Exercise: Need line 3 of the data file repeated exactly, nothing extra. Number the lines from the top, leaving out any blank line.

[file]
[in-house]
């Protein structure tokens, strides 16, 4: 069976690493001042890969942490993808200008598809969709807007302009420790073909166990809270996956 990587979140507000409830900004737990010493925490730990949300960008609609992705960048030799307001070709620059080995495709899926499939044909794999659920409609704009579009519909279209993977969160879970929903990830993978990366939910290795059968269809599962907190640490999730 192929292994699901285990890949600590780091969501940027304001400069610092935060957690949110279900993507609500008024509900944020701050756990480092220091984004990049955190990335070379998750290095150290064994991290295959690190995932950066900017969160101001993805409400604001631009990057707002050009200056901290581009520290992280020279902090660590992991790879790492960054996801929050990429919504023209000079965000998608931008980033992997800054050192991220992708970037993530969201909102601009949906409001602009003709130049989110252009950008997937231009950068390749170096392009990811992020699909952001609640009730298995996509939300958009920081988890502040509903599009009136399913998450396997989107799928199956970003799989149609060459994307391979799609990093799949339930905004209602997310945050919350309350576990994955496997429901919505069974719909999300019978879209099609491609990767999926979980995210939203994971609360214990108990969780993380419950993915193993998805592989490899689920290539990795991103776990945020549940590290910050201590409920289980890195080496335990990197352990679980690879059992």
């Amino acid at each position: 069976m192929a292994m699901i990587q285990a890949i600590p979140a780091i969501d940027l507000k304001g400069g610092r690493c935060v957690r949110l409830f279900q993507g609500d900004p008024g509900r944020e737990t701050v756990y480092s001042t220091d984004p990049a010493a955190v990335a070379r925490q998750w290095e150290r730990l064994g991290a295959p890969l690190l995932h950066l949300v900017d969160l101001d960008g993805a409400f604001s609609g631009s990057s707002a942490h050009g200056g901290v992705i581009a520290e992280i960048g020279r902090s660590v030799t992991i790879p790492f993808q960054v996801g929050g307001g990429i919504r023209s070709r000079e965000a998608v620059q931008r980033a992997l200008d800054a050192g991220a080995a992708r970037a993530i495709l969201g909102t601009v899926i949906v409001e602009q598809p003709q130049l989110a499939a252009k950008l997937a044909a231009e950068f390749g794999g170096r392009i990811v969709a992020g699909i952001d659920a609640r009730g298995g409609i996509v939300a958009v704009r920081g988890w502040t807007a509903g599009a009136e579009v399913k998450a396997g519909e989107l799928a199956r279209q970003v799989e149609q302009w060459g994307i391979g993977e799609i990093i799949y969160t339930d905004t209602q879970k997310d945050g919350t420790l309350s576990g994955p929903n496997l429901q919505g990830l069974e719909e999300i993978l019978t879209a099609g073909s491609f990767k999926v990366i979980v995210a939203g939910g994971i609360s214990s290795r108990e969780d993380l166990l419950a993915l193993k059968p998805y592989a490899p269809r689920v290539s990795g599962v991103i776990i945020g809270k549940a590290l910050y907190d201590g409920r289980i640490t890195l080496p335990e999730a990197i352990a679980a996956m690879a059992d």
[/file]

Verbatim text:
């Amino acid at each position: 069976m192929a292994m699901i990587q285990a890949i600590p979140a780091i969501d940027l507000k304001g400069g610092r690493c935060v957690r949110l409830f279900q993507g609500d900004p008024g509900r944020e737990t701050v756990y480092s001042t220091d984004p990049a010493a955190v990335a070379r925490q998750w290095e150290r730990l064994g991290a295959p890969l690190l995932h950066l949300v900017d969160l101001d960008g993805a409400f604001s609609g631009s990057s707002a942490h050009g200056g901290v992705i581009a520290e992280i960048g020279r902090s660590v030799t992991i790879p790492f993808q960054v996801g929050g307001g990429i919504r023209s070709r000079e965000a998608v620059q931008r980033a992997l200008d800054a050192g991220a080995a992708r970037a993530i495709l969201g909102t601009v899926i949906v409001e602009q598809p003709q130049l989110a499939a252009k950008l997937a044909a231009e950068f390749g794999g170096r392009i990811v969709a992020g699909i952001d659920a609640r009730g298995g409609i996509v939300a958009v704009r920081g988890w502040t807007a509903g599009a009136e579009v399913k998450a396997g519909e989107l799928a199956r279209q970003v799989e149609q302009w060459g994307i391979g993977e799609i990093i799949y969160t339930d905004t209602q879970k997310d945050g919350t420790l309350s576990g994955p929903n496997l429901q919505g990830l069974e719909e999300i993978l019978t879209a099609g073909s491609f990767k999926v990366i979980v995210a939203g939910g994971i609360s214990s290795r108990e969780d993380l166990l419950a993915l193993k059968p998805y592989a490899p269809r689920v290539s990795g599962v991103i776990i945020g809270k549940a590290l910050y907190d201590g409920r289980i640490t890195l080496p335990e999730a990197i352990a679980a996956m690879a059992d």